Instead, thousands of Cruise missiles were ordered up and, just like that, Boeing and Lockheed were back in business. For months, cruise missiles, J-DAM bombs and CB-87 cluster munitions shredded the hamlets and hovels of Afghanistan, killing more than 3,500 civilians in the early days of that one-sided war. But this was simply a bloody prelude to a more profound slaughter. For Afghanistan, in the immortal words of Donald Rumsfeld, wasn’t a “target rich” environment. But Iraq certainly was. And only hours after the 9/11 attacks, Rumsfeld and his neocon coterie of laptop bombardiers began plotting the war on Saddam and the domestic propaganda campaign for how to sell it to a psychologically shattered and anxiety-ridden American public. The civilian body count in Iraq would climb much higher, topping 650,000 by the winter of 2007, with more than 200 Iraqis dying every day.

The Bush wars on Afghanistan and Iraq were misguided, counter-productive and illegal ventures, although entirely predictable outbursts of imperial vengeance. What is truly perverse is the fact that while one wing of the Pentagon was planning wars against a “faceless enemy” and a “rogue state”, another wing was lobbying congress on behalf of the weapons companies to approve tens of billions in funding for all of the baroque artifacts of the Cold War, from Star Wars to Stealth fighters. Congress was only too happy to help. From the fall of 2001 through the end of 2002, not a single funding request for a big-ticket item went denied, from unneeded aircraft carriers to unwanted Boeing tankers.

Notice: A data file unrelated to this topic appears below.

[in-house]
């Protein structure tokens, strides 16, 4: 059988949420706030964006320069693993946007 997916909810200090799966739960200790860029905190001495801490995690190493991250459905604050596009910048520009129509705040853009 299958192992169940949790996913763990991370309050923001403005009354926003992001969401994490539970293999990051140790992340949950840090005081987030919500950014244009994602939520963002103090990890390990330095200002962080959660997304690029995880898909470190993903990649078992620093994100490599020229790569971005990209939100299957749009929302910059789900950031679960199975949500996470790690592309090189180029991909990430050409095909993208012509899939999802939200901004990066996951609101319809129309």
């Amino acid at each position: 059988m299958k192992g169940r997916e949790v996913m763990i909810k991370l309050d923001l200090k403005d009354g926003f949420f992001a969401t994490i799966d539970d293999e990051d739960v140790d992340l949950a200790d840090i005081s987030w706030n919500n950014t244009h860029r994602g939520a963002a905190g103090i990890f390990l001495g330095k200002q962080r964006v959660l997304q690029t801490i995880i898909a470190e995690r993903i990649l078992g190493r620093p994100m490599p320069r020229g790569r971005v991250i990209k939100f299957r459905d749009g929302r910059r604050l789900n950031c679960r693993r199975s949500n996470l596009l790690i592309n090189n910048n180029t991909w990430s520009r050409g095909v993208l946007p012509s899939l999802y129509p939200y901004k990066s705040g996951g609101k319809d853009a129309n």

But in order to fund these bailouts to the defense lobby for making weapons for a war that no longer existed, Congress had to rob other budgetary accounts. And here’s where it gets truly bizarre. Intent on satiating the cravings for pork from their political patrons, the leadership of the Defense Appropriations committees, chaired until 2007 by Senator Ted Stevens, the Alaska Republican, paid for these costly and useless projects by reprogramming billions from the so-called Operations and Maintenance accounts, which were being used to fund the logistics work for the on-the-ground wars in Afghanistan and Iraq. Even the normally docile Office of Management and Budget raised a warning, writing in a letter to Stevens dated December 6, 2002: “These [Operations and Maintenance] reductions would undermine DoD’s ability to adequately fund training, operations, maintenance, supplies and other essentials. They would seriously damage the readiness of our armed forces and undermine their ability to execute current operations, including the war on terrorism.”

That warning letter (and thousands of documents like it), ignored by the war-hungry US press, is the congressional equivalent of the Pentagon Papers for the Afghanistan and Iraq wars. In order to shell out billions for Star Wars and the F-22 fighter, Congress took money from accounts that would have improved the terrible logistical planning in Iraq and bought essential items for the protection of US combat troops, such as body armor and armored Humvees. The blood of many a soldier maimed or killed in Iraq is indelibly stained on the hands of Stevens and his colleagues who choose to put the welfare of Boeing and Lockheed above the grunts in the field.

The Pentagon has become a kind of government operated casino, doling out billions in contracts to the big-time spenders in American politics: General Dynamics, Boeing, Raytheon, Bechtel, Lockheed and, of course, the bete noir of the Bush administration, Halliburton.

Read it here.